What is supportive to you in a bodywork and coaching session?
My work has become much more dynamic and interactive lately. I invite you as the receiver to delve in to your full experience, including the awareness and healing of the emotional, mental and spiritual, as well as physical. This includes more verbal interaction, asking you what you're experiencing as the session goes along, and guiding you to notice specific areas of the body. This is all in service of deeper, long-lasting healing, finding more clarity and pleasure in the body, and supporting integration of you as a whole being, including the mind and spirit as well as the body.
With this more complex work, I'm recognizing how everyone responds to dialogue differently. Sometimes it feels very clear and easy to follow my intuition in a session, and sometimes it helps both of us if you provide feedback as we go. What supports your healing?
Do you like to be asked questions to help you deepen in to your experience?
- "What's that sensation like?"
Or do you like to be guided more directly?
- "Notice if your breath is deep or shallow"
- "Tell me about a resource you have in your life that feels supportive."
Or do you appreciate more soft invitations?
- "If it feels good to you, I invite you to ask that part of your body, "what would you like to say?"
What you need today may be different than what you need tomorrow. How you respond to cues or dialogue in one session might be completely different from how you respond during another session. As this work evolves, I'm becoming more flexible in how I work, and open to your feedback as we go. Three different people in the past week needed different types of questions, cues or dialogue to help them deepen into their unique healing journey. It's OK to speak up for what you need.
I was talking with some friends last week about receiving massage. They said they don't like to speak up and "tell the therapist what to do" during a massage. They figure the massage therapist is a professional and knows exactly what to do... Well, yes, they are professional, and your voice and needs are important, and I've yet to meet any therapist who is perfectly psychic or 100% attuned. It can be a gift to yourself and to the therapist to voice what you're experiencing and what you need.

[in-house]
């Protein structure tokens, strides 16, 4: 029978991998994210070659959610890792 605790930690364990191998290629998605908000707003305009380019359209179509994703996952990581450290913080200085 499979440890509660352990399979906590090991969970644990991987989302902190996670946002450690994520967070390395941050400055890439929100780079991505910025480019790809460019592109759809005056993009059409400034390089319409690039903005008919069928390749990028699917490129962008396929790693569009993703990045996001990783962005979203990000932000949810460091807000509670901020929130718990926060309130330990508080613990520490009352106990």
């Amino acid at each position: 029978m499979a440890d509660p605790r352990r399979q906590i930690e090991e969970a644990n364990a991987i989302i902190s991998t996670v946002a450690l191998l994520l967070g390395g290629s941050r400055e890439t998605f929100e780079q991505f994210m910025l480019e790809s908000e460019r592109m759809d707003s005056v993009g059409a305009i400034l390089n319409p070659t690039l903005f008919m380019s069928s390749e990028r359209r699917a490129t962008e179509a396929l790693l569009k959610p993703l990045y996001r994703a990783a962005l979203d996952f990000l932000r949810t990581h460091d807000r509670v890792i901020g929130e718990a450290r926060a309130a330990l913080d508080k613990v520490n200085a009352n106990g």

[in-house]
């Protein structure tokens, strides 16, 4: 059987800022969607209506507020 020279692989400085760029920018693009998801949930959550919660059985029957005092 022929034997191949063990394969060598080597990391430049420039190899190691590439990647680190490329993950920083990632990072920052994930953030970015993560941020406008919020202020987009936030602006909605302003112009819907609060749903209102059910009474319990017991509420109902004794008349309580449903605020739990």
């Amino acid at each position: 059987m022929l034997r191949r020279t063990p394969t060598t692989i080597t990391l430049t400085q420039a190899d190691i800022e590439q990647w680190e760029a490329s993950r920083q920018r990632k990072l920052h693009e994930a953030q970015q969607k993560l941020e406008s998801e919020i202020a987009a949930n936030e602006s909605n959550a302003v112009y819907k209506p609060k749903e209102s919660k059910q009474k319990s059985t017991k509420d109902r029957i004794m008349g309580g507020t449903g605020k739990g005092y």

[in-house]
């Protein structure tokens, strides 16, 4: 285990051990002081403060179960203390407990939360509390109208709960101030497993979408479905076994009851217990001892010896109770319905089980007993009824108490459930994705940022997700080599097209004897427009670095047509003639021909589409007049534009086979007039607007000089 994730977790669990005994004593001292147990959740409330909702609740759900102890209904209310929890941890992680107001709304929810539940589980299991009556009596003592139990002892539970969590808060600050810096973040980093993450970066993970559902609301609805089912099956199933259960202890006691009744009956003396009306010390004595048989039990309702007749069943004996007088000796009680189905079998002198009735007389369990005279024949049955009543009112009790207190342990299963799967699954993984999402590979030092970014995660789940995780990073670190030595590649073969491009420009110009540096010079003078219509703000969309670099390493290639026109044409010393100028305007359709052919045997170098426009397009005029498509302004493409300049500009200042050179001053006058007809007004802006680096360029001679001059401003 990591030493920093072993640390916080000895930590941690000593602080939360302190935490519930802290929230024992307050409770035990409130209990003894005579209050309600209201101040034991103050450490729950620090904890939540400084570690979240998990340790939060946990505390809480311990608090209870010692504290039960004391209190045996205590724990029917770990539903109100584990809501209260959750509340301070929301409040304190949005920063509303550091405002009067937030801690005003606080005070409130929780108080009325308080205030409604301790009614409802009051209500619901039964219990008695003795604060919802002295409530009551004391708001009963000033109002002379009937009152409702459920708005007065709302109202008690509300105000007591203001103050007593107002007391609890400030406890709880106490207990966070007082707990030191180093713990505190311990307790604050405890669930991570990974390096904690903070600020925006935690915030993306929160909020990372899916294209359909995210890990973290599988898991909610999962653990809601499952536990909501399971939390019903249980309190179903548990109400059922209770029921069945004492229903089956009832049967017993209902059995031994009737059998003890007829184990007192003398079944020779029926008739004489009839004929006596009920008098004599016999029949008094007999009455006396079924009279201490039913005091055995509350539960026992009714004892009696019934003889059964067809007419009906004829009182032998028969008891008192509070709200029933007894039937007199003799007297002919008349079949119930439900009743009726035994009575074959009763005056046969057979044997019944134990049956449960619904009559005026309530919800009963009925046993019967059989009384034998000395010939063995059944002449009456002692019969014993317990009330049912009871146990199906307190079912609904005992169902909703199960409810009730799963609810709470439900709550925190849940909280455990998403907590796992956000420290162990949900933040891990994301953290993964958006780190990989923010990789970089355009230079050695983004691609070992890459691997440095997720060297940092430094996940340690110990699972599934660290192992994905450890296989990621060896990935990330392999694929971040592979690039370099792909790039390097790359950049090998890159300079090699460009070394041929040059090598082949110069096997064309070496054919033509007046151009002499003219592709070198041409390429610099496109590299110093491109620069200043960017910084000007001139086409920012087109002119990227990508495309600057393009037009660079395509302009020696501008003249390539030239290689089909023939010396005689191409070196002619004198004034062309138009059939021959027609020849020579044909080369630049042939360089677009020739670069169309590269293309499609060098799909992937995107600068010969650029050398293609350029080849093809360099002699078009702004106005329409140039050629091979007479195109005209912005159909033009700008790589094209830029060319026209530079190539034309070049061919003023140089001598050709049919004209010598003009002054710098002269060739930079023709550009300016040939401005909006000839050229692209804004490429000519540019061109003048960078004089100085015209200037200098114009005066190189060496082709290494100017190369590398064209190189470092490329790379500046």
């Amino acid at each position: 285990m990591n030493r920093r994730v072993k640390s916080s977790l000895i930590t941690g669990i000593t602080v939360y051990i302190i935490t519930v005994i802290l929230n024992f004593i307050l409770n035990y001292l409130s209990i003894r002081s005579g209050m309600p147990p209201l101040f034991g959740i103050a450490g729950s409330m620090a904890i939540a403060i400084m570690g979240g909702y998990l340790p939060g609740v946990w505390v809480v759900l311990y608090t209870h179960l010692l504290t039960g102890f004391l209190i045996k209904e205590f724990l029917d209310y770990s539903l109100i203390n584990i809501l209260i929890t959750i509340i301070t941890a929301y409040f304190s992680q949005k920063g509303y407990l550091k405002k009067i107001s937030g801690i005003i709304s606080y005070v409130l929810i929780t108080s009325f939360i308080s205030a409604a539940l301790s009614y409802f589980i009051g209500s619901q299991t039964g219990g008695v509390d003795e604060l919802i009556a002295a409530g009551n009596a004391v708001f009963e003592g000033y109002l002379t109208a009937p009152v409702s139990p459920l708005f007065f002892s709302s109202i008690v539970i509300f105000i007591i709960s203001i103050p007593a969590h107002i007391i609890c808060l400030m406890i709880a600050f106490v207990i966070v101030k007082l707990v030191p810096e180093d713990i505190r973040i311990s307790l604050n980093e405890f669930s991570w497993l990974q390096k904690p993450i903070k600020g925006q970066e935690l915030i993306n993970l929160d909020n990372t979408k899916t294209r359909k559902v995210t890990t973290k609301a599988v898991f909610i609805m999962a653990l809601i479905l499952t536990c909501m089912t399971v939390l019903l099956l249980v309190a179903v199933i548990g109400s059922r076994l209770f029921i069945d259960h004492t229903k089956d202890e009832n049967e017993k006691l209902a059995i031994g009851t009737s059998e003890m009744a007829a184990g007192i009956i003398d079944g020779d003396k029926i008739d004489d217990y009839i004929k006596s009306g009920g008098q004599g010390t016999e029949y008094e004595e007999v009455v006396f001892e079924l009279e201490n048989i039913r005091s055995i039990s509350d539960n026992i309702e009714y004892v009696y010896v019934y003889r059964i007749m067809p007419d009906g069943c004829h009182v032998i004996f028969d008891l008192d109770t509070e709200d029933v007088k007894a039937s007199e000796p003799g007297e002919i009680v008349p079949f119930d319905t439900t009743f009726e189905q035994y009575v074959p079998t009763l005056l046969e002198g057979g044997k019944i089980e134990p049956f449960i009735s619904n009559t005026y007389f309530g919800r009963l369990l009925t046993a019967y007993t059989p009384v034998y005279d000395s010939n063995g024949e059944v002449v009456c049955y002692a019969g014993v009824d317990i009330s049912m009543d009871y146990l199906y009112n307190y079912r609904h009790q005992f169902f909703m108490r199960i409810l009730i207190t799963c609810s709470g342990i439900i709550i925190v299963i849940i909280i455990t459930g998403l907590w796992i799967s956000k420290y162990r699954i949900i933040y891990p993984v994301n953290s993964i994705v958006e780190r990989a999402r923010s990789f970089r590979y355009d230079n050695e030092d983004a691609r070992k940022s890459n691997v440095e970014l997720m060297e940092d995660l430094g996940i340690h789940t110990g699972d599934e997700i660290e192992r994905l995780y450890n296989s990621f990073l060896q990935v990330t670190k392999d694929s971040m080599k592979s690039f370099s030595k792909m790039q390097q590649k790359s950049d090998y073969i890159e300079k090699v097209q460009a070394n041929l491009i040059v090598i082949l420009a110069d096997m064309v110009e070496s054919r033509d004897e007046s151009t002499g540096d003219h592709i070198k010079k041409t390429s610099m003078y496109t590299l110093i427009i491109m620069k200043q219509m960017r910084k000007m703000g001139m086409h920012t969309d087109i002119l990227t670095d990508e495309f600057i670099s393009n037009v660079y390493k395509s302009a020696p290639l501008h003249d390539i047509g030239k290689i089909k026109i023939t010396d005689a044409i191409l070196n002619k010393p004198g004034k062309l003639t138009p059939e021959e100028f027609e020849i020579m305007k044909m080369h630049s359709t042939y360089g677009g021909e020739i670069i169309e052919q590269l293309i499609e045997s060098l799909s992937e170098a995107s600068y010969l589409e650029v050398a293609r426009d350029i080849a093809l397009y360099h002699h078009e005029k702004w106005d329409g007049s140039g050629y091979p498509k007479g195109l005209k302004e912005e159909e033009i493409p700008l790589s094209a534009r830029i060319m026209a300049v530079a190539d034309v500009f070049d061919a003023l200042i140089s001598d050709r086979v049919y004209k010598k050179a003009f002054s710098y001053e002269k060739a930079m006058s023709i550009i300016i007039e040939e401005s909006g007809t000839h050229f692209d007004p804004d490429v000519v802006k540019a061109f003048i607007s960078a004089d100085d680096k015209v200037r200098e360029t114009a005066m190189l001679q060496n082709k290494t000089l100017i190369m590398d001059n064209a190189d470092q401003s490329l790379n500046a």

I've received bodywork from countless professionals, many who have been working in the field longer than I have, and I often play an active role in receiving - either moving my body as I receive (think of how a cat or dog moves when you pet them), requesting specific contact in a specific area, requesting a pause or change of pace, letting them know what I'm feeling or acknowledging memories that are surfacing (this can help the feelings or memories transform or heal), requesting more space, or more contact... Sometimes it feels weird to be so active when it's not the norm, but it feels true to me, and feels like what I need to access what I want - deeper healing, aliveness, body awareness, safety and nourishment.
Becoming a more active receiver is certainly a practice. It's taken years for me to become more comfortable speaking up in a session, or even knowing what to ask for. Sometimes I want something different, but I'm not sure what. It's ok to voice that, too. It's true that some therapists have a difficult time hearing feedback or requests, and to be honest, I've struggled with that in the past. It's a practice to receive feedback, too. Now more than ever I value hearing your voice, hearing your needs, knowing what works and what you need to feel safe, comfortable, expansive, and open to receiving and healing. I look forward to serving you and discovering your unique blueprint to health.
Want to talk before a session? Call me at 720-432-3032